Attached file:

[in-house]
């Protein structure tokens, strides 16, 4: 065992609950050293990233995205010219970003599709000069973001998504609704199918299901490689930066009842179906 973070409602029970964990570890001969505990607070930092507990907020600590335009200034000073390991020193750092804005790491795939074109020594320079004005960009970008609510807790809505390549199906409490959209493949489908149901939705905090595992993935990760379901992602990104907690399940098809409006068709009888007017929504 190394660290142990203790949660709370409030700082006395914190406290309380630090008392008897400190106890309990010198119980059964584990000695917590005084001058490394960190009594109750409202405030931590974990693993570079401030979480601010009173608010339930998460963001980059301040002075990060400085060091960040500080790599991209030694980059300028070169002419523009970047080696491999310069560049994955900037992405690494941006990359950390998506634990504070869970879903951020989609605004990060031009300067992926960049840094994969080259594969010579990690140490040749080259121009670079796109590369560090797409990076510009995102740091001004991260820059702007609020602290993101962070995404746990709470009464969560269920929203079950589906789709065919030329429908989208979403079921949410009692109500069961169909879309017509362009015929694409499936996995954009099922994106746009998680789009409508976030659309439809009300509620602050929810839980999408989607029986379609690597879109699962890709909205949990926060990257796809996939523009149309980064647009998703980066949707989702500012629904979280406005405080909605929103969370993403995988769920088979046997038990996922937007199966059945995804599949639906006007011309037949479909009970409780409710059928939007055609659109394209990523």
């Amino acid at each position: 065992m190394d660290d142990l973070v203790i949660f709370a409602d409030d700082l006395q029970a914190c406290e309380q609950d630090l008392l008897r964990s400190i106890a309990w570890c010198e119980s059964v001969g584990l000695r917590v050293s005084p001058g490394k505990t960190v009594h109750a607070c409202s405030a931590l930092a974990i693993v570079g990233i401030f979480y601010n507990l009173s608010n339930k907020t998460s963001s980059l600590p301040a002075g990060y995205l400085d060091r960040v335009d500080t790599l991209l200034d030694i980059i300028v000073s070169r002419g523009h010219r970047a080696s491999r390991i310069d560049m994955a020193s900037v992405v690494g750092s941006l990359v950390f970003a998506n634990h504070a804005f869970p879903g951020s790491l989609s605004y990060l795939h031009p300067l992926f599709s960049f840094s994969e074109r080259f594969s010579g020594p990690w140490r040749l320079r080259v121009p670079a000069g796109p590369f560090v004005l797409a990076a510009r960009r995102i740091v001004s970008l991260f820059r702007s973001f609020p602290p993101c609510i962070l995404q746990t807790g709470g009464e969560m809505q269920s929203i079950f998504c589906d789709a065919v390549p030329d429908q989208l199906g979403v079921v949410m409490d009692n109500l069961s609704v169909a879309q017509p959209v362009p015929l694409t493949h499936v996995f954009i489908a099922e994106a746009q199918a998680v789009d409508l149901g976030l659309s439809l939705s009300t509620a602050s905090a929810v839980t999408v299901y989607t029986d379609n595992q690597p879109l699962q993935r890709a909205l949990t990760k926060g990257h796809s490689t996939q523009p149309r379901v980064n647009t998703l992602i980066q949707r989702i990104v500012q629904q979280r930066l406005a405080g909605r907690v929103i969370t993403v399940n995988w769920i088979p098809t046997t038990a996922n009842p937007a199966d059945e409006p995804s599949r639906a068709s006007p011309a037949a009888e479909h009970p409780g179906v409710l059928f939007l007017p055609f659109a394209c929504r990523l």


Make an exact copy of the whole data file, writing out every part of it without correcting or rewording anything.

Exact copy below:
[in-house]
């Protein structure tokens, strides 16, 4: 065992609950050293990233995205010219970003599709000069973001998504609704199918299901490689930066009842179906 973070409602029970964990570890001969505990607070930092507990907020600590335009200034000073390991020193750092804005790491795939074109020594320079004005960009970008609510807790809505390549199906409490959209493949489908149901939705905090595992993935990760379901992602990104907690399940098809409006068709009888007017929504 190394660290142990203790949660709370409030700082006395914190406290309380630090008392008897400190106890309990010198119980059964584990000695917590005084001058490394960190009594109750409202405030931590974990693993570079401030979480601010009173608010339930998460963001980059301040002075990060400085060091960040500080790599991209030694980059300028070169002419523009970047080696491999310069560049994955900037992405690494941006990359950390998506634990504070869970879903951020989609605004990060031009300067992926960049840094994969080259594969010579990690140490040749080259121009670079796109590369560090797409990076510009995102740091001004991260820059702007609020602290993101962070995404746990709470009464969560269920929203079950589906789709065919030329429908989208979403079921949410009692109500069961169909879309017509362009015929694409499936996995954009099922994106746009998680789009409508976030659309439809009300509620602050929810839980999408989607029986379609690597879109699962890709909205949990926060990257796809996939523009149309980064647009998703980066949707989702500012629904979280406005405080909605929103969370993403995988769920088979046997038990996922937007199966059945995804599949639906006007011309037949479909009970409780409710059928939007055609659109394209990523």
């Amino acid at each position: 065992m190394d660290d142990l973070v203790i949660f709370a409602d409030d700082l006395q029970a914190c406290e309380q609950d630090l008392l008897r964990s400190i106890a309990w570890c010198e119980s059964v001969g584990l000695r917590v050293s005084p001058g490394k505990t960190v009594h109750a607070c409202s405030a931590l930092a974990i693993v570079g990233i401030f979480y601010n507990l009173s608010n339930k907020t998460s963001s980059l600590p301040a002075g990060y995205l400085d060091r960040v335009d500080t790599l991209l200034d030694i980059i300028v000073s070169r002419g523009h010219r970047a080696s491999r390991i310069d560049m994955a020193s900037v992405v690494g750092s941006l990359v950390f970003a998506n634990h504070a804005f869970p879903g951020s790491l989609s605004y990060l795939h031009p300067l992926f599709s960049f840094s994969e074109r080259f594969s010579g020594p990690w140490r040749l320079r080259v121009p670079a000069g796109p590369f560090v004005l797409a990076a510009r960009r995102i740091v001004s970008l991260f820059r702007s973001f609020p602290p993101c609510i962070l995404q746990t807790g709470g009464e969560m809505q269920s929203i079950f998504c589906d789709a065919v390549p030329d429908q989208l199906g979403v079921v949410m409490d009692n109500l069961s609704v169909a879309q017509p959209v362009p015929l694409t493949h499936v996995f954009i489908a099922e994106a746009q199918a998680v789009d409508l149901g976030l659309s439809l939705s009300t509620a602050s905090a929810v839980t999408v299901y989607t029986d379609n595992q690597p879109l699962q993935r890709a909205l949990t990760k926060g990257h796809s490689t996939q523009p149309r379901v980064n647009t998703l992602i980066q949707r989702i990104v500012q629904q979280r930066l406005a405080g909605r907690v929103i969370t993403v399940n995988w769920i088979p098809t046997t038990a996922n009842p937007a199966d059945e409006p995804s599949r639906a068709s006007p011309a037949a009888e479909h009970p409780g179906v409710l059928f939007l007017p055609f659109a394209c929504r990523l």